16. Seasonal Shifts in the Hyperspectral Characterization of Imported Fire Ant (Hymenoptera: Formicidae) Mound Features in Turfgrass

    Technology Transfer Automated Retrieval System (TEKTRAN)

    Safe, expedient, and cost-effective field- to landscape-scale treatments of imported fire ant (IFA) infestations require technological developments that exploit the use of remotely-sensed contrasting features to detect cryptic mounds in heavily-managed turfgrass. Ground-based implementation of hyper...

  17. SEASONAL SHIFTS IN THE HYPERSPECTRAL CHARACTERIZATION OF IMPORTED FIRE ANT (HYMENOPTERA: FORMICIDAE) MOUND FEATURES IN TURFGRASS

    Technology Transfer Automated Retrieval System (TEKTRAN)

    Safe, expedient, and cost-effective field- to landscape-scale treatments of imported fire ant (IFA) infestations require technological developments that exploit the use of remotely-sensed contrasting features to detect cryptic mounds in heavily-managed turfgrass. Ground-based implementation of hyper...

  18. 27 CFR 479.83 - Transfer tax in addition to import duty.

    Code of Federal Regulations, 2011 CFR

    2011-04-01

    ... 27 Alcohol, Tobacco Products and Firearms 3 2011-04-01 2010-04-01 true Transfer tax in addition to import duty. 479.83 Section 479.83 Alcohol, Tobacco Products, and Firearms BUREAU OF ALCOHOL, TOBACCO, FIREARMS, AND EXPLOSIVES, DEPARTMENT OF JUSTICE FIREARMS AND AMMUNITION MACHINE GUNS, DESTRUCTIVE...

  19. 27 CFR 479.83 - Transfer tax in addition to import duty.

    Code of Federal Regulations, 2013 CFR

    2013-04-01

    ... 27 Alcohol, Tobacco Products and Firearms 3 2013-04-01 2013-04-01 false Transfer tax in addition to import duty. 479.83 Section 479.83 Alcohol, Tobacco Products, and Firearms BUREAU OF ALCOHOL, TOBACCO, FIREARMS, AND EXPLOSIVES, DEPARTMENT OF JUSTICE FIREARMS AND AMMUNITION MACHINE GUNS,...

  20. 27 CFR 479.83 - Transfer tax in addition to import duty.

    Code of Federal Regulations, 2010 CFR

    2010-04-01

    ... 27 Alcohol, Tobacco Products and Firearms 3 2010-04-01 2010-04-01 false Transfer tax in addition to import duty. 479.83 Section 479.83 Alcohol, Tobacco Products, and Firearms BUREAU OF ALCOHOL, TOBACCO, FIREARMS, AND EXPLOSIVES, DEPARTMENT OF JUSTICE FIREARMS AND AMMUNITION MACHINE GUNS,...

  1. 27 CFR 479.83 - Transfer tax in addition to import duty.

    Code of Federal Regulations, 2014 CFR

    2014-04-01

    ... 27 Alcohol, Tobacco Products and Firearms 3 2014-04-01 2014-04-01 false Transfer tax in addition to import duty. 479.83 Section 479.83 Alcohol, Tobacco Products, and Firearms BUREAU OF ALCOHOL, TOBACCO, FIREARMS, AND EXPLOSIVES, DEPARTMENT OF JUSTICE FIREARMS AND AMMUNITION MACHINE GUNS,...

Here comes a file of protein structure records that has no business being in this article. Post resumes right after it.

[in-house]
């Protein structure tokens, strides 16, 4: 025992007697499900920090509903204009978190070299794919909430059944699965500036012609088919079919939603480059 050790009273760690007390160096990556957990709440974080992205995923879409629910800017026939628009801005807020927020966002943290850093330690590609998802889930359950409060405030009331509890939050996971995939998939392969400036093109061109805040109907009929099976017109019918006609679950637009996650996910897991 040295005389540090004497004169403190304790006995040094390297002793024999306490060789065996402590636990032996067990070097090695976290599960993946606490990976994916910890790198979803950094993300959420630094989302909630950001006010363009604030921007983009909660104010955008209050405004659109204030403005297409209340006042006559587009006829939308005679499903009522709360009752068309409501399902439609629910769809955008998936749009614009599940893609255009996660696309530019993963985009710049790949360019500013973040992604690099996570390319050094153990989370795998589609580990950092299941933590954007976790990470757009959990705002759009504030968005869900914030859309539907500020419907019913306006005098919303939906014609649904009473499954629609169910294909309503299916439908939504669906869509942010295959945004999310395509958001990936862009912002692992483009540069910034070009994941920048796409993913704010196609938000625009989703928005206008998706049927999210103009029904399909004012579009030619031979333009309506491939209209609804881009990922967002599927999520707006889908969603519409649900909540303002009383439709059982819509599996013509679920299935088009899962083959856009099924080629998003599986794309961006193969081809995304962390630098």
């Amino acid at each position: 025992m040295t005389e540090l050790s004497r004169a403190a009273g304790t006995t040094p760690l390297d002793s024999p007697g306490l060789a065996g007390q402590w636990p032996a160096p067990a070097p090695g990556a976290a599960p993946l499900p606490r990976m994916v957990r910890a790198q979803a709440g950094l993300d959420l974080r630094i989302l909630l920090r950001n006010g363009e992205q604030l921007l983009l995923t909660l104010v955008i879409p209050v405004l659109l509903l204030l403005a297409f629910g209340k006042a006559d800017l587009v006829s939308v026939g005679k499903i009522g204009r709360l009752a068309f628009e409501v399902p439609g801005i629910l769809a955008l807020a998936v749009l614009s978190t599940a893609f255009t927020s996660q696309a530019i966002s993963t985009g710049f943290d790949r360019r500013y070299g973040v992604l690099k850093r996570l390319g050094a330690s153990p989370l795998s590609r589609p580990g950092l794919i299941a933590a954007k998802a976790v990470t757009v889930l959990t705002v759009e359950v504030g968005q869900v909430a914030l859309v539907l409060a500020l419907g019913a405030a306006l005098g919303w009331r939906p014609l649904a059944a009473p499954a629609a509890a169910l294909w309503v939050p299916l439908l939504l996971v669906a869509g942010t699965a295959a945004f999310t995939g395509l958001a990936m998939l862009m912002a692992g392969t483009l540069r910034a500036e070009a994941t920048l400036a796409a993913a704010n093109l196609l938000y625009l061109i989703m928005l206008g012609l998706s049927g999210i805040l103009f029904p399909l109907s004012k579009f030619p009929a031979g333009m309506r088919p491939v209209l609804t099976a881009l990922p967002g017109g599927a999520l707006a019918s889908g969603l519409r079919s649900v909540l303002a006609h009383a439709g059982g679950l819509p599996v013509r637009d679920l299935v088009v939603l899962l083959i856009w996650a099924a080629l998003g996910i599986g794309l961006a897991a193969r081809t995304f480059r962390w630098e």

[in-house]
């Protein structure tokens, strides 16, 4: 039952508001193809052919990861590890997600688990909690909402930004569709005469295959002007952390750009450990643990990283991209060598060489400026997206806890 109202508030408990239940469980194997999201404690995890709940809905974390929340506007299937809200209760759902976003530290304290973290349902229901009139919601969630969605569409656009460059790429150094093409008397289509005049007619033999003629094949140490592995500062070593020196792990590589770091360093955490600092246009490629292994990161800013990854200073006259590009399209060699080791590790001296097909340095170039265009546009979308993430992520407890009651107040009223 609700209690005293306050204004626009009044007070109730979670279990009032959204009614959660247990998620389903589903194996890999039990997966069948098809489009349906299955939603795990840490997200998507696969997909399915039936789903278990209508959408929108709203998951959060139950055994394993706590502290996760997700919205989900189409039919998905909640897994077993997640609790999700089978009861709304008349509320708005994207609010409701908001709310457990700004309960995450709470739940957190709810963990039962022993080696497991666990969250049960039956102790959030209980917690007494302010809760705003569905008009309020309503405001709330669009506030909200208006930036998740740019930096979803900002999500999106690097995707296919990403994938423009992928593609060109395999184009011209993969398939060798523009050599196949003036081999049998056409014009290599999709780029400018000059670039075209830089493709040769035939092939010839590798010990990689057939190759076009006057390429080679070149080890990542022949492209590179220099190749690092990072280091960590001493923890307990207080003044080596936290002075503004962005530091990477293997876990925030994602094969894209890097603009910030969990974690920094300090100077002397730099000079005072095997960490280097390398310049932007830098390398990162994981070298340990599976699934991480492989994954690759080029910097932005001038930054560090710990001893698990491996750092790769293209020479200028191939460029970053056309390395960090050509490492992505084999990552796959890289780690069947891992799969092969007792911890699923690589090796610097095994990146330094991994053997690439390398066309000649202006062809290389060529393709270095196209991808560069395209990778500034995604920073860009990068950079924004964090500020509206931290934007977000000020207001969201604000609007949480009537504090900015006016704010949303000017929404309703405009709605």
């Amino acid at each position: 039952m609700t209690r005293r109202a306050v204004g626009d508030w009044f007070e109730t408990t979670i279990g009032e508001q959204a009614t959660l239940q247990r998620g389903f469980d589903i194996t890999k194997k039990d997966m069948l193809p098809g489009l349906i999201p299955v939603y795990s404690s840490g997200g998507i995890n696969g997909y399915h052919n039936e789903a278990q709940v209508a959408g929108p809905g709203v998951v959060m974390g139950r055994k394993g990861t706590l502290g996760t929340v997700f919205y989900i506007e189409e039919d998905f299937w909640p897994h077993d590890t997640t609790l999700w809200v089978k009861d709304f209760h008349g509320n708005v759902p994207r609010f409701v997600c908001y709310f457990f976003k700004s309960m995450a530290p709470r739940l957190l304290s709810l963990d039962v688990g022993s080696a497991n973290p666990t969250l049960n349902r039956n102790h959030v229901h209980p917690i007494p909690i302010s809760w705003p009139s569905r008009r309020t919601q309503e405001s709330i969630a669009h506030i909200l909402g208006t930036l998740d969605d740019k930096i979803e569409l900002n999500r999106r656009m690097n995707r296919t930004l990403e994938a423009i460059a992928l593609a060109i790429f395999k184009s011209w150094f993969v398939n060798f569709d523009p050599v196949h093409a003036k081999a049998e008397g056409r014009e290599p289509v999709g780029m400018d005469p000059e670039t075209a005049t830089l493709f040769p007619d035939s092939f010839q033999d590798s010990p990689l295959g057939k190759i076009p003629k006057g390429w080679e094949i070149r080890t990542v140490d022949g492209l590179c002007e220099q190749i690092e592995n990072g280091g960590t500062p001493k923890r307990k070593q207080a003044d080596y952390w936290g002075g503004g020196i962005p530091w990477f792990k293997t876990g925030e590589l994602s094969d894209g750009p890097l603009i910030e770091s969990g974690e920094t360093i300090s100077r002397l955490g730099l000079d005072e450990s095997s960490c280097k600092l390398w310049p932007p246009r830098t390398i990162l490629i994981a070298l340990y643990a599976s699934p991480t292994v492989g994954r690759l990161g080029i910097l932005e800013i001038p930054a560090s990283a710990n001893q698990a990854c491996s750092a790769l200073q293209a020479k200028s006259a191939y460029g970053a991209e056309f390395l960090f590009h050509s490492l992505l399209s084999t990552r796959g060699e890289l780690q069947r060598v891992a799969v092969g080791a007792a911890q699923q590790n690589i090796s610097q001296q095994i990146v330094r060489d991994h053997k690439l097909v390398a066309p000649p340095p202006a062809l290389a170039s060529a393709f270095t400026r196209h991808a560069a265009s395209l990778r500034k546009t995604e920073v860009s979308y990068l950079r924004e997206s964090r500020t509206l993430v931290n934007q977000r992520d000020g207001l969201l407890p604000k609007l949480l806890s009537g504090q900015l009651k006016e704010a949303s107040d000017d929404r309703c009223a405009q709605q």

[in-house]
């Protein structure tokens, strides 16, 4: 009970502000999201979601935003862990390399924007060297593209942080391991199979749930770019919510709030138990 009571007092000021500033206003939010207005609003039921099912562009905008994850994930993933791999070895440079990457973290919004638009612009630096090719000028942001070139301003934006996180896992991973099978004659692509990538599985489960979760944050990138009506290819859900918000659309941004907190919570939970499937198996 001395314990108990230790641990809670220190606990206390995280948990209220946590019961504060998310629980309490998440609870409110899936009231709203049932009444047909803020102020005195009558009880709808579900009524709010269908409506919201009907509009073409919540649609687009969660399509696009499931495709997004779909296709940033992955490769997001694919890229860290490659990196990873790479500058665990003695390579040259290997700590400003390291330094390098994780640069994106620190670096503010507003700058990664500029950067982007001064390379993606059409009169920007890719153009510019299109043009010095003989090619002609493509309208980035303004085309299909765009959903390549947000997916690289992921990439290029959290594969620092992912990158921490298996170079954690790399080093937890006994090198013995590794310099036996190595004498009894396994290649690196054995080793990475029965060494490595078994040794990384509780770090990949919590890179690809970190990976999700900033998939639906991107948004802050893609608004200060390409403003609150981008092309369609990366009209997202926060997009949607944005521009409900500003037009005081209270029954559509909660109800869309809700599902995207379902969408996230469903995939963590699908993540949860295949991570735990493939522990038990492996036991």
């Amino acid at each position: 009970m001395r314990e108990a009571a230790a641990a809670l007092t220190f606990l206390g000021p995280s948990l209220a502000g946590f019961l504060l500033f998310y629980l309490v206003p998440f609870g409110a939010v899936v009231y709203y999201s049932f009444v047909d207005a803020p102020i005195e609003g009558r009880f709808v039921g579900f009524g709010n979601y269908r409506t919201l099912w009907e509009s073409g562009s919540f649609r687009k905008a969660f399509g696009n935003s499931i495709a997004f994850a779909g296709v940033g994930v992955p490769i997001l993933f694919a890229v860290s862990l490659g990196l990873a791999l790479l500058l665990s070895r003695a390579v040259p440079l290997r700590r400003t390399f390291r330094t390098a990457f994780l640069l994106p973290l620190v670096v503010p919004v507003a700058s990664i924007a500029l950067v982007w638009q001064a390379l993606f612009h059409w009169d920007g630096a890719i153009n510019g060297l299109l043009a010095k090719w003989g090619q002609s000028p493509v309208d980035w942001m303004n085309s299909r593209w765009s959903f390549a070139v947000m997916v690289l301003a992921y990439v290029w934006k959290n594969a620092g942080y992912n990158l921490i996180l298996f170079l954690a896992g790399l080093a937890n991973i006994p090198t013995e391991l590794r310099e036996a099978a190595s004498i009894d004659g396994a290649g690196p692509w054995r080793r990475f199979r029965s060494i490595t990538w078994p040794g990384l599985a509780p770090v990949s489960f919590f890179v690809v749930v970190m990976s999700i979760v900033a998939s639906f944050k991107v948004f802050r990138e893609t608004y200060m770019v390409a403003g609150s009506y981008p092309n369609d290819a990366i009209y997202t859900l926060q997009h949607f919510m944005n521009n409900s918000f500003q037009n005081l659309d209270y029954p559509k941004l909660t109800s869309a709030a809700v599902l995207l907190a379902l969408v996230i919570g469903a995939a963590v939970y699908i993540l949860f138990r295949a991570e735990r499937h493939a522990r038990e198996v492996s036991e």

2. 27 CFR 479.83 - Transfer tax in addition to import duty.

    Code of Federal Regulations, 2012 CFR

    2012-04-01

    ... 27 Alcohol, Tobacco Products and Firearms 3 2012-04-01 2010-04-01 true Transfer tax in addition to import duty. 479.83 Section 479.83 Alcohol, Tobacco Products, and Firearms BUREAU OF ALCOHOL, TOBACCO, FIREARMS, AND EXPLOSIVES, DEPARTMENT OF JUSTICE FIREARMS AND AMMUNITION MACHINE GUNS, DESTRUCTIVE...

  3. Additives

    NASA Technical Reports Server (NTRS)

    Smalheer, C. V.

    1973-01-01

    The chemistry of lubricant additives is discussed to show what the additives are chemically and what functions they perform in the lubrication of various kinds of equipment. Current theories regarding the mode of action of lubricant additives are presented. The additive groups discussed include the following: (1) detergents and dispersants, (2) corrosion inhibitors, (3) antioxidants, (4) viscosity index improvers, (5) pour point depressants, and (6) antifouling agents.

  4. The Purification of the Chlamydomonas reinhardtii chloroplast ClpP complex: additional subunits and structural features

    PubMed Central

    Derrien, Benoît; Majeran, Wojciech; Effantin, Grégory; Ebenezer, Joseph; Friso, Giulia; van Wijk, Klaas J.; Steven, Alasdair C.; Maurizi, Michael R.; Vallon, Olivier

    2012-01-01

    The ClpP peptidase is a major constituent of the proteolytic machinery of bacteria and organelles. The chloroplast ClpP complex is unusual, in that it associates a large number of subunits, one of which (ClpP1) is encoded in the chloroplast, the others in the nucleus. The complexity of these large hetero-oligomeric complexes has been a major difficulty in their overproduction and biochemical characterization. In this paper, we describe the purification of native chloroplast ClpP complex from the green alga Chlamydomonas reinhardtii, using a strain that carries the Strep-tag II at the C-terminus of the ClpP1 subunit. Similar to land plants, the algal complex comprises active and inactive subunits (3 ClpP and 5 ClpR, respectively). Evidence is presented that a sub-complex can be produced by dissociation, comprising ClpP1 and ClpR1, 2, 3 and 4, similar to the ClpR-ring described in land plants. Our Chlamydomonas ClpP preparation also contains two ClpT subunits, ClpT3 and ClpT4, which like the land plant ClpT1 and ClpT2 show 2 Clp-N domains. ClpTs are believed to function in substrate binding and/or assembly of the two heptameric rings. Phylogenetic analysis indicates that ClpT subunits have appeared independently in Chlorophycean algae, in land plants and in dispersed cyanobacterial genomes. Negative staining electron microscopy shows that the Chlamydomonas complex retains the barrel-like shape of homo-oligomeric ClpPs, with 4 additional peripheral masses that we speculate represent either the additional IS1 domain of ClpP1 (a feature unique to algae) or ClpTs or extensions of ClpR subunits PMID:22772861